The City of Surrey is claiming the design is copyright infringement
The owners Don and Sheryl Pitcairn have been sent a cease-and-desist order by the City of Surrey but have vowed to fight City Hall claiming that they are acting within the law.
A war of words and images has broken out in Surrey B.C., where a company that sells T-shirts and sweatshirts online is accused of violating local copyrights and trademarks with tongue-in-cheek slaps at the city's image.
The city has sent a cease-and-desist order to SurreyShirts.com, claiming copyright infringement of a logo image and catchphrase, but the company insists it's within its rights and will ignore the demand.
City solicitor Craig MacFarlane is adamant.
"Like any organization, [like] the Olympic committee, during the Olympics, we want to protect our logo," MacFarlane told CBC News.
Olympic officials were known to vigorously pursue any business, large or small, that had been perceived to be using the Games' iconic rings logo or other related images and phrases in any way.
The Surrey logo features a stylized building outline, with the tag line, "The future lives here."
Some of the company's T-shirts feature what looks very much like the same stylized building, as well as bullet holes and the tag line "Better safe than Surrey."
Another shirt features a handgun with the words "Surrey, the future dies here."
Owner Don Pitcairn also claims his images and slogans are trademarked.
"Trust me, I will be telling them that we have no intention of changing our designs. We have no intention of closing up shop," Pitcairn said late Wednesday.
Pitcairn says his images and slogans are anti-gang, anti-gun messages.
He also says changes to the Copyright Act last year holds that parody and satire do not infringe on copyright.
And after the light of the media being shone upon this dispute the City of Surrey has backed down. Better safe than Surrey, eh?
Had B.C.’s second largest city gone ahead with threatened legal action against his clothing firm, Don Pitcairn promised it would have been a case of, who’s Surrey now?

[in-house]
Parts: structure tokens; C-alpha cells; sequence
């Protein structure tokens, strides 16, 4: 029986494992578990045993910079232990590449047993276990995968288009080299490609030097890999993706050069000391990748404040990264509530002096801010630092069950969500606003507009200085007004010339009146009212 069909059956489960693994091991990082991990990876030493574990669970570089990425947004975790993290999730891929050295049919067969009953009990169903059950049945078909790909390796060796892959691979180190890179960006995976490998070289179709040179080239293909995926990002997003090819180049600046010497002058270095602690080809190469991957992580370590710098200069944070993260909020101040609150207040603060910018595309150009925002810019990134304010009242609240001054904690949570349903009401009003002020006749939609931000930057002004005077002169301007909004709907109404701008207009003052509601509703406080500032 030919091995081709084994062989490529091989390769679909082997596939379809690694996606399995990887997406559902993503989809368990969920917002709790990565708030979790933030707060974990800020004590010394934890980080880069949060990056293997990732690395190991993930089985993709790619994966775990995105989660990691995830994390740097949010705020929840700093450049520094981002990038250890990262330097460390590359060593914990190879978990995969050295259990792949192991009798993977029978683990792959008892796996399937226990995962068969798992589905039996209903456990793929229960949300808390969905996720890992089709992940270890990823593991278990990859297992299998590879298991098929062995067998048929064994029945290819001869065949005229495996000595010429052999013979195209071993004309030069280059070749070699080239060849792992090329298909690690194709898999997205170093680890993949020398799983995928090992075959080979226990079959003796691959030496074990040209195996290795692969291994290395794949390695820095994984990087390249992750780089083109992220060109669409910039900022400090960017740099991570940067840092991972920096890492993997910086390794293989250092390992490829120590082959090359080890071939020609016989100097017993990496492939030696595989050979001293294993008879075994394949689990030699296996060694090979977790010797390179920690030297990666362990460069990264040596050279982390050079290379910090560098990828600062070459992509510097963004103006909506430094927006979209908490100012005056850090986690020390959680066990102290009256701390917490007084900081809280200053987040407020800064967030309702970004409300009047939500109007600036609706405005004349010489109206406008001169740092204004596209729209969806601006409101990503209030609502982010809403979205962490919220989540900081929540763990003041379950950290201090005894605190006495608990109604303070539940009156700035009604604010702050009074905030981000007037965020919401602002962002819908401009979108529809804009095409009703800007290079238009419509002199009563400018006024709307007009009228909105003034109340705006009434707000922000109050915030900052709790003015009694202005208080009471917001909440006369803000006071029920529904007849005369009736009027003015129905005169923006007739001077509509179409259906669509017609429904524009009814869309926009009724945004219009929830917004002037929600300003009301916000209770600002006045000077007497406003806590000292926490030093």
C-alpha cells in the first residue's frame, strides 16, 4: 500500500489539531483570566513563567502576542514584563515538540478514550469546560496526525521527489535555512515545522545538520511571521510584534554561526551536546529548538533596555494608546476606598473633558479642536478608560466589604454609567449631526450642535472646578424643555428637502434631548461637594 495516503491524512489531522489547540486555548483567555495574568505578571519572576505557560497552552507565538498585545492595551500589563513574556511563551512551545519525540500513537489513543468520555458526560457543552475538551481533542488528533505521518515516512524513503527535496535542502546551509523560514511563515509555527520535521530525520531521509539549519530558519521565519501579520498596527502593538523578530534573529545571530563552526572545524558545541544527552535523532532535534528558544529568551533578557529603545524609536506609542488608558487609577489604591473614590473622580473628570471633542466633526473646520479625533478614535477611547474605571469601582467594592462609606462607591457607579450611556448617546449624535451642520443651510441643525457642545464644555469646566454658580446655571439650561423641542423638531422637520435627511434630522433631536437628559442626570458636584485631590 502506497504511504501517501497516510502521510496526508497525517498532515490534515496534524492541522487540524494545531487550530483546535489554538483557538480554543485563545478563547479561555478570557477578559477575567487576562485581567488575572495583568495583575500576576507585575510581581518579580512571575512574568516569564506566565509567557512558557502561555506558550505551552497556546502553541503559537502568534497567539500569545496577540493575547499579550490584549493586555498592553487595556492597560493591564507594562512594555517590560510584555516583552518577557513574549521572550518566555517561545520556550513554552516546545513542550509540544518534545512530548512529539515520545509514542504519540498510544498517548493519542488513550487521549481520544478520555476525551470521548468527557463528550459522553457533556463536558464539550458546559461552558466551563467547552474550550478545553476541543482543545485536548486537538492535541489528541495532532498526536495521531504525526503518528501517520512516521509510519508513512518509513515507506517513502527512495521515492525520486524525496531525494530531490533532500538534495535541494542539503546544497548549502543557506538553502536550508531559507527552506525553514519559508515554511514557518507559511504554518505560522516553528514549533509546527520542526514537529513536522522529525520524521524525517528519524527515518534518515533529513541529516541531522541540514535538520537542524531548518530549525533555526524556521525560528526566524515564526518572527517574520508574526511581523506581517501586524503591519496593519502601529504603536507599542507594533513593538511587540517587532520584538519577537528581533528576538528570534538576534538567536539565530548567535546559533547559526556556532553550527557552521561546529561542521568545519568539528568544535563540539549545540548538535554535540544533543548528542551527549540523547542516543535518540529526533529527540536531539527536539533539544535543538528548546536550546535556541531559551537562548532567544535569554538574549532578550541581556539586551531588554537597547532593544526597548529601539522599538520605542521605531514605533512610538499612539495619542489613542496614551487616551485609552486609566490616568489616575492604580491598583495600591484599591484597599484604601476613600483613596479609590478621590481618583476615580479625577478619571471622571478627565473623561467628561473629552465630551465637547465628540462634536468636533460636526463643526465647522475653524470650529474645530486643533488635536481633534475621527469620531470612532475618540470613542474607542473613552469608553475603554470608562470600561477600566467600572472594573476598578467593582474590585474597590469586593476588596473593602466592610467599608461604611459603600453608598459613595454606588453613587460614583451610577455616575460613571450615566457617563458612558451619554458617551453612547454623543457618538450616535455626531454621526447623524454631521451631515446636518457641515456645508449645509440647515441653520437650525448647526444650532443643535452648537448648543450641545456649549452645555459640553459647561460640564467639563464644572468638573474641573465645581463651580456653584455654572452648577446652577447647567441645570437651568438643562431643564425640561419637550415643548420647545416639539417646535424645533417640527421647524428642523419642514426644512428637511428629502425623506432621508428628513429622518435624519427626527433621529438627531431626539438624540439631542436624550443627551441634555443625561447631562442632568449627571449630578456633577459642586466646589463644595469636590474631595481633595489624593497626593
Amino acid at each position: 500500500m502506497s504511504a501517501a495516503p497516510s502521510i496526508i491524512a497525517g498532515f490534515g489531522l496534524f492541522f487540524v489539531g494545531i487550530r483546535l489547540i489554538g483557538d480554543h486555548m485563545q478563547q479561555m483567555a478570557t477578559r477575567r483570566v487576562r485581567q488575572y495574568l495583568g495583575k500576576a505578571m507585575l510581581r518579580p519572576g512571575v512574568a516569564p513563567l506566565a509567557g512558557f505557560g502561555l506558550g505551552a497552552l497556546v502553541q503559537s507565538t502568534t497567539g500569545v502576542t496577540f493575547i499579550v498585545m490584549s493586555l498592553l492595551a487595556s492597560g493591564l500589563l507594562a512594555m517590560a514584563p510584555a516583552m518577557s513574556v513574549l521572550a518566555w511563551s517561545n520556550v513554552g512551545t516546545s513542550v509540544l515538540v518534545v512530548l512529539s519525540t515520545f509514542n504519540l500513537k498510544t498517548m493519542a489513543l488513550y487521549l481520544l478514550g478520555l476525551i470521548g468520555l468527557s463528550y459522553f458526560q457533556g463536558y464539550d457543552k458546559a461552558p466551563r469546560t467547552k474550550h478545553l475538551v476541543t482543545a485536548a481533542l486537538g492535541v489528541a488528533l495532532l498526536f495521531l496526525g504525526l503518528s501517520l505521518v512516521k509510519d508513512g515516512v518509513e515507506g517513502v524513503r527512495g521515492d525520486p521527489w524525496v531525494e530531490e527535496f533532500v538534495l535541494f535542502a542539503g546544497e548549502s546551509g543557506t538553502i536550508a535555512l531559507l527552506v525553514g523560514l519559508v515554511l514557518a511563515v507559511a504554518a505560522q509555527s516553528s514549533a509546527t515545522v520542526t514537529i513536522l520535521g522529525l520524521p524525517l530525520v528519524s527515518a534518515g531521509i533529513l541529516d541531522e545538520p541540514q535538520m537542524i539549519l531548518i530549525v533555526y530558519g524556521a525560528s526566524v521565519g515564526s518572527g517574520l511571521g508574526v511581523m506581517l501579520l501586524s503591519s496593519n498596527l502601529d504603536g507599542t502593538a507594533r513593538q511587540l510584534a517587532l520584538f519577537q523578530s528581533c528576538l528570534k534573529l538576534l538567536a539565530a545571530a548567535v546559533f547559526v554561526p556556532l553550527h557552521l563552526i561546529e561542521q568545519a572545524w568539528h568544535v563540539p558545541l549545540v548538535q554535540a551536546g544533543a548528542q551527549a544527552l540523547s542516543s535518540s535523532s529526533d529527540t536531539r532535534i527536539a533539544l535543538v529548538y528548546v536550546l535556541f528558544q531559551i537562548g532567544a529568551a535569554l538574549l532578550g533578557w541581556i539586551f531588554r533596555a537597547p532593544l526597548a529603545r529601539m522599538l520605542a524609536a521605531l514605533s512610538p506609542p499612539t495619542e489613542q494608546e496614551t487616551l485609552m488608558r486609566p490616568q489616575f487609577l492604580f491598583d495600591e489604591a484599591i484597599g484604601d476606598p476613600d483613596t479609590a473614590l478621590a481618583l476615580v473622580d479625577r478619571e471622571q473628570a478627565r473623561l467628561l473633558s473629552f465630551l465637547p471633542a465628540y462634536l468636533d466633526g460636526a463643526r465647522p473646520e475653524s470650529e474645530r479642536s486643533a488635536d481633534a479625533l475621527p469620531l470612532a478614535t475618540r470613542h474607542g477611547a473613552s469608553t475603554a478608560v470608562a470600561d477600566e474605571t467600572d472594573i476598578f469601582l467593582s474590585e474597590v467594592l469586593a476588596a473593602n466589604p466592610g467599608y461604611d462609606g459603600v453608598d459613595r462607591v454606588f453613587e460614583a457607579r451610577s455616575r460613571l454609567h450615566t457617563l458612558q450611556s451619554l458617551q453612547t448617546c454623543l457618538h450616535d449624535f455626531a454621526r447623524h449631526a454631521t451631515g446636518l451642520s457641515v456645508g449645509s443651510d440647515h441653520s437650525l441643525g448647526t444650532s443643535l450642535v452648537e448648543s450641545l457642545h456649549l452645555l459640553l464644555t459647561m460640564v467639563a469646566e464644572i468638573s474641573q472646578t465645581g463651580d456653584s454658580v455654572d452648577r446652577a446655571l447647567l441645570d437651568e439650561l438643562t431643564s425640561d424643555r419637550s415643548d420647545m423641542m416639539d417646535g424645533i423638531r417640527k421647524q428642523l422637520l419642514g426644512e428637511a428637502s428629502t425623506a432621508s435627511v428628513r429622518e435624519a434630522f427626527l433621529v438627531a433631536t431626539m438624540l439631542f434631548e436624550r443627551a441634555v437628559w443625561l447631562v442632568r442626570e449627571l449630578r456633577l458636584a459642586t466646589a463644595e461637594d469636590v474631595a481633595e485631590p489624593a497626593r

Pitcairn is the marketing manager and “creative genius” behind SurreyShirts.com, which sells garments with Surrey-related logos and satirical sayings, such as Better Safe Than Surrey (with bullet holes surrounding the letters).
That logo and another — “the future dies here” — caught the eye and raised the ire of a City of Surrey lawyer because civic officials believe it infringes upon the City of Surrey’s copyrighted logo, “the future lives here.”
Pitcairn received an email Jan. 31 from assistant city solicitor Philip Huynh asking that the firm stop making the T-shirts, hoodies and such with the offending wording and destroy whatever stock they have.
“We require you to immediately cease and desist from this practise as you do not have permission to use the city’s logo in any promotional capacity,” the email from Huynh said. “Failure to comply will result in the city seeking redress through the courts.”
Pitcairn said they will not “cease and desist.”
In the City of Surrey logo two stylized buildings are to the left of the lettering; in the SurreyShirts version, a handgun replaces the buildings.
“My initial reaction was let it ride, whatever,” Pitcairn said. “I’m surprised the City of Surrey takes this attitude because most people would just find it funny.”
Surrey’s city solicitor, Craig MacFarlane, said Wednesday that Surrey wouldn’t take legal action after all, despite what the Jan. 31 email stated.
“We just sent a note saying please don’t mess with our logo, that’s all,” MacFarlane said. “We will not take any action in court.”
To which Pitcairn replied: “Why, then, bother sending me that email? I guess our logo is so far away from theirs they recognized they can’t do anything.”
Copyrighted material is, of course, protected by law. But so too in Canada are parody and satire of copyrighted material.
“Ours are definitely parody and satirical political comment,” Pitcairn said.
In fact, Pitcairn believes the City of Surrey has borrowed one of his copyrighted logos, SRY CTY, for a conservation campaign.
“If push comes to shove, the City of Surrey will get a cease-and-desist order right back from me. If they’re willing to make a stink over logos, we’ll make a stink right back.”
What Pitcairn wishes is that instead of siccing lawyers on him, Surrey council and administrators would address issues such as the five murders the city recorded in January.
Pitcairn is himself a marksman and believes in gun safety. It upsets him that when he gets together with fellow legal shooters from across Canada that they make the typical Surrey jokes about guns and gang violence.
“People from the East Coast, when they think of Surrey, they think, ‘That’s where you get shot.’
“More than anything, if the problems of gangs and shootings and drugs are addressed and reduced because of this, we’d be more than happy if we don’t make any money off of it,” Pitcairn said.http://www.theprovin...l#ixzz2KErBiYtv